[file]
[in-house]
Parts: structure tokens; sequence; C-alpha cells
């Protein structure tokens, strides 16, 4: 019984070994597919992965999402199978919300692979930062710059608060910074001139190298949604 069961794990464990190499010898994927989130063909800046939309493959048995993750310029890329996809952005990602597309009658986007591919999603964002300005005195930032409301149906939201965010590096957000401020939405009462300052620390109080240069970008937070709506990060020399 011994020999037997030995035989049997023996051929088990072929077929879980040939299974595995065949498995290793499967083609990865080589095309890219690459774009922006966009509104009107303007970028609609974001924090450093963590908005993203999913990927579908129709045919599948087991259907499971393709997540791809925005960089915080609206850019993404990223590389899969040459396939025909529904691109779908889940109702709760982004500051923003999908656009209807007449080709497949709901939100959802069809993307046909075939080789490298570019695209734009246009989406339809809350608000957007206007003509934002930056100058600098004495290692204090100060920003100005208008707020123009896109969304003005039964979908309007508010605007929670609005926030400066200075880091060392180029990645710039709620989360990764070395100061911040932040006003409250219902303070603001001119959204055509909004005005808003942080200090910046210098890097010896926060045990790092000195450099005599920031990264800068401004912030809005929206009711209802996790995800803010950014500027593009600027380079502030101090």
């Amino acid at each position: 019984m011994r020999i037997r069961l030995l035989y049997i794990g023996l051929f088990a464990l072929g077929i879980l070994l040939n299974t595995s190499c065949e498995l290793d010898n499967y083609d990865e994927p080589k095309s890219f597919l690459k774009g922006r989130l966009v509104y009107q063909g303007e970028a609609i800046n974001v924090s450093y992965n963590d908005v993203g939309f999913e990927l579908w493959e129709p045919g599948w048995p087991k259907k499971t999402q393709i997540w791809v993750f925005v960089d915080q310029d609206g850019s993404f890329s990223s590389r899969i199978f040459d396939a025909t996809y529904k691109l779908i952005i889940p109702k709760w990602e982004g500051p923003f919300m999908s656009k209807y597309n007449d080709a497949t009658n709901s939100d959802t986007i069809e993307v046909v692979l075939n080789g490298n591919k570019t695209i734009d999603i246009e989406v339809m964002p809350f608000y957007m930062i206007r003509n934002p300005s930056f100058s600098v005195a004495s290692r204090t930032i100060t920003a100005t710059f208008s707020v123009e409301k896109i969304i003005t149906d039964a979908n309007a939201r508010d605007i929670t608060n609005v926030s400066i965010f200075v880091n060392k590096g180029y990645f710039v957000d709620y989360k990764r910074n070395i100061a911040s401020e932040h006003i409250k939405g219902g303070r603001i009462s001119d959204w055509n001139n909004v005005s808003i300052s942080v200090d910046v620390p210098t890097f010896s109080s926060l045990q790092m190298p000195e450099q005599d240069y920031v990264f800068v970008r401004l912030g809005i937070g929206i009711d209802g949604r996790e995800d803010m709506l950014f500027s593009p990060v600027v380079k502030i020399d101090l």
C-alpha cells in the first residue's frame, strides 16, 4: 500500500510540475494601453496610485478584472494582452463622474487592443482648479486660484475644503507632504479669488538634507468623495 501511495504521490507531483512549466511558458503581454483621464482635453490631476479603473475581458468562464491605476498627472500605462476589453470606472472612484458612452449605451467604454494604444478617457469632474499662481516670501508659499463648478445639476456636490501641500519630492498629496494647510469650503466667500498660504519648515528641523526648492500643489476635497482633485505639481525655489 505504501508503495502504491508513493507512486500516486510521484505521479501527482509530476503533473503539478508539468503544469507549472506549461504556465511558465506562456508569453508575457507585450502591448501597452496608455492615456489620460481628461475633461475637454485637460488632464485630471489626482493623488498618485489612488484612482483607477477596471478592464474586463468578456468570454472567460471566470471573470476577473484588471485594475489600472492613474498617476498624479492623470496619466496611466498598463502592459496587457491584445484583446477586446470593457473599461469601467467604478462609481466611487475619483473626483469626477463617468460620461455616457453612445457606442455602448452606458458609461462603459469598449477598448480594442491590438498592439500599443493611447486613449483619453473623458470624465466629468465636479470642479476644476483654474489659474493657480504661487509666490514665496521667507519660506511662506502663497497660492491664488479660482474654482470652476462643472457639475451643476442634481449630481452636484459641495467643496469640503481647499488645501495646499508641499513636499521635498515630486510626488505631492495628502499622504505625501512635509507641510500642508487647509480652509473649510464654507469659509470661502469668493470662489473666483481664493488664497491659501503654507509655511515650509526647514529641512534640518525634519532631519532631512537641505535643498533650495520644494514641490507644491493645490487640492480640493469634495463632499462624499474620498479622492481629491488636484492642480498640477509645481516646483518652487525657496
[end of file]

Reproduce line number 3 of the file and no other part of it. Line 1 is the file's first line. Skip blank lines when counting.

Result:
């Protein structure tokens, strides 16, 4: 019984070994597919992965999402199978919300692979930062710059608060910074001139190298949604 069961794990464990190499010898994927989130063909800046939309493959048995993750310029890329996809952005990602597309009658986007591919999603964002300005005195930032409301149906939201965010590096957000401020939405009462300052620390109080240069970008937070709506990060020399 011994020999037997030995035989049997023996051929088990072929077929879980040939299974595995065949498995290793499967083609990865080589095309890219690459774009922006966009509104009107303007970028609609974001924090450093963590908005993203999913990927579908129709045919599948087991259907499971393709997540791809925005960089915080609206850019993404990223590389899969040459396939025909529904691109779908889940109702709760982004500051923003999908656009209807007449080709497949709901939100959802069809993307046909075939080789490298570019695209734009246009989406339809809350608000957007206007003509934002930056100058600098004495290692204090100060920003100005208008707020123009896109969304003005039964979908309007508010605007929670609005926030400066200075880091060392180029990645710039709620989360990764070395100061911040932040006003409250219902303070603001001119959204055509909004005005808003942080200090910046210098890097010896926060045990790092000195450099005599920031990264800068401004912030809005929206009711209802996790995800803010950014500027593009600027380079502030101090």